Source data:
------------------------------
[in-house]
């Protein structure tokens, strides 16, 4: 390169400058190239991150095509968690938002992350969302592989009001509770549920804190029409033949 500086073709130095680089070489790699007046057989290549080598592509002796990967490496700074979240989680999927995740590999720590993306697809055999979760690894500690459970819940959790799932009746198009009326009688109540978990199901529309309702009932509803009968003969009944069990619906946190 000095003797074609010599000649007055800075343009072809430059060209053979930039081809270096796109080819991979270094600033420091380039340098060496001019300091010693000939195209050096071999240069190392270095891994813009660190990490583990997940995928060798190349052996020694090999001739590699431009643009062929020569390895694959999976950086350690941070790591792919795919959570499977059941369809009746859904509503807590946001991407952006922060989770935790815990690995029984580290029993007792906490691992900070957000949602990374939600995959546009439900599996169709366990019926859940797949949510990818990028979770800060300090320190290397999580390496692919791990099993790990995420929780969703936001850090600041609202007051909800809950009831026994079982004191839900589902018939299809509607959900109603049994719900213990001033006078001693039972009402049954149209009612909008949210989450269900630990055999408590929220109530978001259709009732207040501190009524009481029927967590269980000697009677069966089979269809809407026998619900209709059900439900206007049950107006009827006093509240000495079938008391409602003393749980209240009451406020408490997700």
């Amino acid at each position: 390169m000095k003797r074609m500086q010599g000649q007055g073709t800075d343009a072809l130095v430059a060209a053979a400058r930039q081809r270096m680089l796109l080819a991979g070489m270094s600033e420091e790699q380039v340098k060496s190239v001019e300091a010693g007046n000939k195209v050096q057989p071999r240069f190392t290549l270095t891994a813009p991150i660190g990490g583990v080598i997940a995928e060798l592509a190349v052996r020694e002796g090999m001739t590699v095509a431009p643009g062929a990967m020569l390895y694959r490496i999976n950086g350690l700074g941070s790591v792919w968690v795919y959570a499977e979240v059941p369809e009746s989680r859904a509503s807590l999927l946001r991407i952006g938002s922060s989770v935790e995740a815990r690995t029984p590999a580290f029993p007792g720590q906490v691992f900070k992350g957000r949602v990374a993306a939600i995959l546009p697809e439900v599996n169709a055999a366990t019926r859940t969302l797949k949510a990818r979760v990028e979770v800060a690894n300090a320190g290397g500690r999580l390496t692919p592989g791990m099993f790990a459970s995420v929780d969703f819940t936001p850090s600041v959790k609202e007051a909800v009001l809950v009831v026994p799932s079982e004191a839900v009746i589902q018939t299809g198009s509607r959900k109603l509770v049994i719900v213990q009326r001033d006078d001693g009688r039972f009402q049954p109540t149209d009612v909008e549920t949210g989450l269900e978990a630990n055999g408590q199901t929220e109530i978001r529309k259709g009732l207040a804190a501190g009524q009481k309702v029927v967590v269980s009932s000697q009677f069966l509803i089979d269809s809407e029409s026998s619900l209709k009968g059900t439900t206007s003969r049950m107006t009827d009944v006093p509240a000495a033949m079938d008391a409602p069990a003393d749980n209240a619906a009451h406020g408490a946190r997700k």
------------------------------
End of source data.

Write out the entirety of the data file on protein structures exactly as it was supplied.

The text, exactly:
[in-house]
């Protein structure tokens, strides 16, 4: 390169400058190239991150095509968690938002992350969302592989009001509770549920804190029409033949 500086073709130095680089070489790699007046057989290549080598592509002796990967490496700074979240989680999927995740590999720590993306697809055999979760690894500690459970819940959790799932009746198009009326009688109540978990199901529309309702009932509803009968003969009944069990619906946190 000095003797074609010599000649007055800075343009072809430059060209053979930039081809270096796109080819991979270094600033420091380039340098060496001019300091010693000939195209050096071999240069190392270095891994813009660190990490583990997940995928060798190349052996020694090999001739590699431009643009062929020569390895694959999976950086350690941070790591792919795919959570499977059941369809009746859904509503807590946001991407952006922060989770935790815990690995029984580290029993007792906490691992900070957000949602990374939600995959546009439900599996169709366990019926859940797949949510990818990028979770800060300090320190290397999580390496692919791990099993790990995420929780969703936001850090600041609202007051909800809950009831026994079982004191839900589902018939299809509607959900109603049994719900213990001033006078001693039972009402049954149209009612909008949210989450269900630990055999408590929220109530978001259709009732207040501190009524009481029927967590269980000697009677069966089979269809809407026998619900209709059900439900206007049950107006009827006093509240000495079938008391409602003393749980209240009451406020408490997700």
């Amino acid at each position: 390169m000095k003797r074609m500086q010599g000649q007055g073709t800075d343009a072809l130095v430059a060209a053979a400058r930039q081809r270096m680089l796109l080819a991979g070489m270094s600033e420091e790699q380039v340098k060496s190239v001019e300091a010693g007046n000939k195209v050096q057989p071999r240069f190392t290549l270095t891994a813009p991150i660190g990490g583990v080598i997940a995928e060798l592509a190349v052996r020694e002796g090999m001739t590699v095509a431009p643009g062929a990967m020569l390895y694959r490496i999976n950086g350690l700074g941070s790591v792919w968690v795919y959570a499977e979240v059941p369809e009746s989680r859904a509503s807590l999927l946001r991407i952006g938002s922060s989770v935790e995740a815990r690995t029984p590999a580290f029993p007792g720590q906490v691992f900070k992350g957000r949602v990374a993306a939600i995959l546009p697809e439900v599996n169709a055999a366990t019926r859940t969302l797949k949510a990818r979760v990028e979770v800060a690894n300090a320190g290397g500690r999580l390496t692919p592989g791990m099993f790990a459970s995420v929780d969703f819940t936001p850090s600041v959790k609202e007051a909800v009001l809950v009831v026994p799932s079982e004191a839900v009746i589902q018939t299809g198009s509607r959900k109603l509770v049994i719900v213990q009326r001033d006078d001693g009688r039972f009402q049954p109540t149209d009612v909008e549920t949210g989450l269900e978990a630990n055999g408590q199901t929220e109530i978001r529309k259709g009732l207040a804190a501190g009524q009481k309702v029927v967590v269980s009932s000697q009677f069966l509803i089979d269809s809407e029409s026998s619900l209709k009968g059900t439900t206007s003969r049950m107006t009827d009944v006093p509240a000495a033949m079938d008391a409602p069990a003393d749980n209240a619906a009451h406020g408490a946190r997700k």